Referring to FIG. 2, and to FIGS. 6 and 7, the lower wall 34 of frame 30 is slotted at the end regions thereof as at 48 to receive the support shoes 42. Each support shoe 42 is of molded polymer with integral upper and lower portions embracing in the channel-like gaps therebetween the thickness of the slotted lower wall 34 at each location. The upper portion of each such support shoe 42 is molded with a socket-like recess 50 receiving ball head 52 of a ball stud 54 having a threaded shank screwed into each of the opposite thickened regions 20, respectively, of reflector member 12.
The two ball heads 52 of the ball studs are located in a horizontal plane of the support frame 30 and together through their centers define an instantaneous axis of rotation for aiming adjustment of the lamp body 10 in vertical planes. Such adjustment is of course effected by manipulated rotation of fastener 44 by a screwdriver or the like.
Aiming or adjustment of lamp body 10 in the horizontal planes, on the other hand, about a vertical axis is effected by manipulation of one of the shoes 42. The vertical axis for such horizontal adjustment is established by the shouldered head of upper fastener 44 and a lower pivot stud 56. Such pivot stud 56, seen best in FIG. 3, includes a threaded shank screwed into the thickened portion 18 of the reflector member and a bullet-shaped nose 58 which is pushed through a tapered aperture into a cavity of a polymeric molded pivot seat 60 secured to the lower wall 34 of the frame at a location vertically aligned with fastener 44 and proximate the horizontal axis through ball head 52. The nose 58 is simply held laterally for rotation in such pivot seat 60 such that, together with the head of upper fastener 44, it defines the vertical axis of headlamp adjustment while also being sufficiently close to the horizontal adjustment axis that it offers no impediment thereto.
As earlier mentioned, support shoes 42 are slidable within slots 48 of frame 30 to provide for adjustment of the lamp body. The slots 48 may of course be aligned generally on circular arcs centered on the vertical axis through pivot seat 60, or on tangents thereto as might be accommodated by slight amounts of play, as between the shoes and the lower wall 34 of the frame, for example. Adjustment is effected by an angularly arranged adjustment apparatus, seen best in FIG. 4. The present exemplary embodiment illustrates one case of a desired orientation for the apparatus, including a pair of orthogonally arranged shafts 62 and 64 which are interconnected in a housing 66. The vertical shaft 62 has a head located adjacent the upper wall 32 of the support frame at a location easily manipulated by a hand screwdriver or the like, and arranged for rotation within a support clip 68 attached to back wall 36 of the frame. The lower end of shaft 62 extends into the gear housing 66 which is likewise suitably attached to the back wall as by screws 69. As seen best in FIG. 5, the lower end of shaft 62 has mounted thereto one of a pair of bevel gears 70 which are meshed and suitably journaled in circular recesses of the gear housing 66. The other of the bevel gears 70 is mounted at the internal end of the other shaft 64 and the gears are held in meshing engagement by means of a spring clip 72 inserted between a wall of the gear housing and a shoulder of shaft 64. As illustrated, the shaft 64 has the majority of its length threaded, and as seen best in FIG. 7, such threaded length of the shaft is engaged in a threaded bore of the upper portion of a shoe 42.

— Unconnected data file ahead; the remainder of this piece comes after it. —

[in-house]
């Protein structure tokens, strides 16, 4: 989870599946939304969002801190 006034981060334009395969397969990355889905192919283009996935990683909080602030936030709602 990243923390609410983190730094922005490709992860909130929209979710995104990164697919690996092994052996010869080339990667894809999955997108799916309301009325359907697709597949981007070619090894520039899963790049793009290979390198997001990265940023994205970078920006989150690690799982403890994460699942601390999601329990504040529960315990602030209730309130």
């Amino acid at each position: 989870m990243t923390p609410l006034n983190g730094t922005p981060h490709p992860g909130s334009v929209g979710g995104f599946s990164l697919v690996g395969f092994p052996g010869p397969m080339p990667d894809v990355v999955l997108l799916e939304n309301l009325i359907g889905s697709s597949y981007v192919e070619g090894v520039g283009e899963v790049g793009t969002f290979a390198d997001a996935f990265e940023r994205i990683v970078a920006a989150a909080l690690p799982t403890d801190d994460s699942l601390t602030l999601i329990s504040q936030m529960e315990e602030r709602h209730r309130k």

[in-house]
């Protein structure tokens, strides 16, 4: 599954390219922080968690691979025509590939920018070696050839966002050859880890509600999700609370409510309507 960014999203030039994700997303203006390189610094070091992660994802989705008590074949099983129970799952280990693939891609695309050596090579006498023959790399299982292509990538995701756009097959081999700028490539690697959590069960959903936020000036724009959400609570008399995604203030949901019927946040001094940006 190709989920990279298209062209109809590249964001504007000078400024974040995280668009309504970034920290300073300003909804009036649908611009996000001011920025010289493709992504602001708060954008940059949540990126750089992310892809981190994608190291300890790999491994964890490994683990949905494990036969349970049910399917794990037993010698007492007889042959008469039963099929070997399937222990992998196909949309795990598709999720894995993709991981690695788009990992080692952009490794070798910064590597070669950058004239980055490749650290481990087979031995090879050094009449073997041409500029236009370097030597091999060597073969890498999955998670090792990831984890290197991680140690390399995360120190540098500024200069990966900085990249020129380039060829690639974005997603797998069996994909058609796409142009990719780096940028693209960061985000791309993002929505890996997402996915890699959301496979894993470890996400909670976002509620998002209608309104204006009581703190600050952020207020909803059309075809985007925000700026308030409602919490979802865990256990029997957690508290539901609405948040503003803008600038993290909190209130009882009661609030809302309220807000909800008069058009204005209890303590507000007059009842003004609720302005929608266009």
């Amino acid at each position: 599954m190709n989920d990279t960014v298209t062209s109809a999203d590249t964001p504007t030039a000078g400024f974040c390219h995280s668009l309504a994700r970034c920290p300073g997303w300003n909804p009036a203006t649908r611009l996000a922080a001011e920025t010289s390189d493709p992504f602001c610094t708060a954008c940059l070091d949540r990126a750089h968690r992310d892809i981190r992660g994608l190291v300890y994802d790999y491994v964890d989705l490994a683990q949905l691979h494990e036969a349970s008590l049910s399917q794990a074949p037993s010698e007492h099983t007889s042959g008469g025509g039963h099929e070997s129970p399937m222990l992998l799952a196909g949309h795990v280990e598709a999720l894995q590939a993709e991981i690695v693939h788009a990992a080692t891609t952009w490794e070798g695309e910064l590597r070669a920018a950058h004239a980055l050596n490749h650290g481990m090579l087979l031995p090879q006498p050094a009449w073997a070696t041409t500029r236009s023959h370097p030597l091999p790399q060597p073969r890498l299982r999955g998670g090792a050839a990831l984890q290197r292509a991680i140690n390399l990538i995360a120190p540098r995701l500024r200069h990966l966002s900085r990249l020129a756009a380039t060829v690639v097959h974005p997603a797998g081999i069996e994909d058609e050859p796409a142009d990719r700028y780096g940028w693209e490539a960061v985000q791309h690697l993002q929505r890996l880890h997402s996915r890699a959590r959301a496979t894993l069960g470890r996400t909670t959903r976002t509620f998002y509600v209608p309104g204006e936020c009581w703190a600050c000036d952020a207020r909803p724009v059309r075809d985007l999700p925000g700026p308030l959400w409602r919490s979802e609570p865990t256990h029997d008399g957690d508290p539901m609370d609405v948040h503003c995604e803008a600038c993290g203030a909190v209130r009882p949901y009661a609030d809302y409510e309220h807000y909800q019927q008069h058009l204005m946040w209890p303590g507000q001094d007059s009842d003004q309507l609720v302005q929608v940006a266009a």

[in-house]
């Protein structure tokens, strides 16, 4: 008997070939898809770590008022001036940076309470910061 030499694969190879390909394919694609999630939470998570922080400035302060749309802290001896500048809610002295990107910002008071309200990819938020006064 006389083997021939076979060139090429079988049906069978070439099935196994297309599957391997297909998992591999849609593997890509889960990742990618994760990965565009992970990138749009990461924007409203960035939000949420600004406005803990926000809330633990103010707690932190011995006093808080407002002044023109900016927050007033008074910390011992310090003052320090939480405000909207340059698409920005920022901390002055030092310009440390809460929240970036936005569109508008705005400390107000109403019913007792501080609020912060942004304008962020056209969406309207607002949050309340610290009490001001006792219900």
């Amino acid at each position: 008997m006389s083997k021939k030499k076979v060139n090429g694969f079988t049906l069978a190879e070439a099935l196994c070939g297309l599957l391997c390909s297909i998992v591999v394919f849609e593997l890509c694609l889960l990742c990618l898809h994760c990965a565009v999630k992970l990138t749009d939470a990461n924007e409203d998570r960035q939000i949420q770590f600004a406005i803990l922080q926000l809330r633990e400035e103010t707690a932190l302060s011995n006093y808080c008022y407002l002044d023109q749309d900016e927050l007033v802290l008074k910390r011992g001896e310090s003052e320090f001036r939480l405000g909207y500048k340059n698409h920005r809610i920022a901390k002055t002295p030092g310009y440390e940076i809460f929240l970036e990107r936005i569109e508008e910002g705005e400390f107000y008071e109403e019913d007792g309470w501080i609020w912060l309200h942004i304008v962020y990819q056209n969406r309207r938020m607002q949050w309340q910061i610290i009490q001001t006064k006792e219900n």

Thus, a selected rotation by a screwdriver or the like applied to the head of shaft 62 will cause rotation of the lower threaded shaft 64 within in its gear housing 66, resulting in a sliding adjustment of the engaged support shoe 42 and its opposite number fore or aft in their slots 48, so that the headlamp body 10 is adjusted or aimed relative to frame 30 about the vertical axis defined on the latter.
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|Citing Patent||Filing date||Publication date||Applicant||Title|
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|US4843531 *||Mar 23, 1988||Jun 27, 1989||Koito Manufacturing Co., Ltd.||Housing for vehicular lamp assembly|
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|US5741059 *||Jul 6, 1995||Apr 21, 1998||Koito Manufacturing Co., Ltd.||Vehicular headlamp having improved aiming screw supporting structure|
|US6951412||Nov 7, 2002||Oct 4, 2005||Guide Corporation||VOA pivot stud assembly|
|US7033053||Feb 27, 2004||Apr 25, 2006||Guide Corporation||High/low beam adjuster bracket assembly|
|US20040090786 *||Nov 7, 2002||May 13, 2004||Guide Corporation||VOA pivot stud assembly|
|US20050190571 *||Feb 27, 2004||Sep 1, 2005||Guide Corporation||High/low beam adjuster bracket assembly|
|U.S. Classification||362/524, 403/77, 203/77, 362/528|
|Cooperative Classification||B60Q1/0683, B60Q2200/32, Y10T403/32204|
|Apr 24, 1986||AS||Assignment|
Owner name: GENERAL MOTORS CORPORATION, DETROIT, MICHIGAN A CO
Free format text: ASSIGNMENT OF ASSIGNORS INTEREST.;ASSIGNORS:MC MAHAN, DAVID R.;HALLGARTH, LESLIE H.;MILLER, GARY L.;REEL/FRAME:004535/0296
Effective date: 19860414
|Apr 24, 1986||AS02||Assignment of assignor's interest|
|May 20, 1991||FPAY||Fee payment|
Year of fee payment: 4
|Jul 18, 1995||REMI||Maintenance fee reminder mailed|
|Dec 10, 1995||LAPS||Lapse for failure to pay maintenance fees|
|Feb 13, 1996||FP||Expired due to failure to pay maintenance fee|
Effective date: 19951213